On the surface, this is a story of a young, idealistic college kid from the University of Michigan wanting to use his studies and hard work to make a difference in the town that needed the biggest difference made: Detroit. He moved with no money, no job, and no friends to an apartment in the red-light district and on notorious murder row. His apartment neighbors were crack dealers, prostitutes, and drug addicts. And although he was out of his element, something about the place made him feel connected – much more so than in affluent Ann Arbor, where he was finishing his degree. Commuting back and forth between Detroit and Ann Arbor his last year of college, Philp describes as economic jet lag – yo-yoing back and forth between extreme ends of race and economic divide only 40 miles apart. His first job was as the white-face front to an all-black construction company. The company shamelessly used his white voice and white face to bid the more lucrative jobs in the suburbs.
At 23, he bought a monstrous shamble of a house on auction for $500 – a big 2-story Queen Anne with a wraparound porch and a yard for a garden. It needed a new everything: porch, roof, walls, floors, plumbing, electricity, heating, the works. It was stripped and full of trash. He says, “I wanted a house nobody wanted, a house that was impossible. The city was filled with these structures. It would be only one house out of thousands, but I wanted to prove it could be done, that this American torment could be built back into a home. Fixing it would be a protest of sorts.” It will take muscle, defiance, ruthlessness, and community to fix this thing. And poetically, it will take the same ingredients to rebuild the city.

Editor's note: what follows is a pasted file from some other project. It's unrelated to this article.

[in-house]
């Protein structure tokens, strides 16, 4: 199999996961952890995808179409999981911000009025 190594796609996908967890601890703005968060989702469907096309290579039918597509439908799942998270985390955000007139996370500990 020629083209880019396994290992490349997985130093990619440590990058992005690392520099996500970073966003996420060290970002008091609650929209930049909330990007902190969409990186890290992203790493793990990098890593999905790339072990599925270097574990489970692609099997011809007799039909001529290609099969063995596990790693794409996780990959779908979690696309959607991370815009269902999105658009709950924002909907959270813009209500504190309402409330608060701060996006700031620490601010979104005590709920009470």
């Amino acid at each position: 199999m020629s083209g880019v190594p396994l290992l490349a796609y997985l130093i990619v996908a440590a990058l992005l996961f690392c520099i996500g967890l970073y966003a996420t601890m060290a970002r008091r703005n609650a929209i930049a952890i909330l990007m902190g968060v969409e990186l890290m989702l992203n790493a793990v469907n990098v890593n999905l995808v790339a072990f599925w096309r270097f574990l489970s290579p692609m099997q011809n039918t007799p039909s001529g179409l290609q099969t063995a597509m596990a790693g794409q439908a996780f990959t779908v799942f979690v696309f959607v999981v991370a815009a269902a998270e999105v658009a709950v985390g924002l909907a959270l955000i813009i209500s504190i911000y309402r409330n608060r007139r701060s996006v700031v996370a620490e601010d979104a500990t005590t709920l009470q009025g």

There were so many points in the story that less adventurous mortals like me were begging him to throw in the towel: spending a Detroit winter in a creaky, drafty house with no heat; learning the foundation needed to be lifted; shoveling out 2 stories of trash piles as high as his chest; trying to sleep with gunshots outside the house; the basement flooding. This was not an easy life. Why are you doing this?
Philps began to realize “Detroit was just America with the volume turned all the way up, that what was about to happen would have repercussions for the rest of the Western world. Detroit was the most interesting city on the planet, because when you scratched the surface you found only a mirror.” The big struggles America faces: racism, economic disparity, education, drugs, crime, hopelessness, were the same in Detroit, but on steroids. And how a powerhouse of a model city in its heyday can within a matter of decades be the open wound of the country is one of the most telling stories of American history.
What Philps learned from those eight years was that “there were still 700,000 people living in Detroit, with their own ideas about what it should become. There was a community already here, not a grotesque one that needed changing as I had been told, but a powerful and innovative one I wanted to assimilate into.”
Nowadays you hear about the hip vibe coming from Detroit – the renewal and renaissance. Philps gives a cautionary warning about repeating errors from the past. While 80 percent of Detroit is black, 70 percent of those leading the regeneration are white. Developers have been sweeping in and bidding on properties against black families occupying the houses. Philps and a friend successfully outbid a developer from ousting a neighbor. City and state funds are funneled not to the diehard citizens of Detroit that lived through the crises but to the likes of billionaire Mike Illitch to build a new hockey arena. Starting fifteen years ago, one-third of Detroit homes have been foreclosed, the homeowners evicted. In 2014 over 100,000, one seventh of the city, had their water shut off. This is the dark underbelly of the “renaissance”.
A $500 House in Detroit was selected as the 2018 One Book, One Community read for the White Lake Area. Join us for a community book discussion at the Book Nook & Java Shop at 6 p.m. Wednesday, November 7. A community potluck will be held at 5 p.m. at Lebanon Lutheran Church in Whitehall on November 11. Drew Philp will attend the potluck, and at 7 p.m. he will talk about and sign his book and some of the impact it has had since being published a year ago.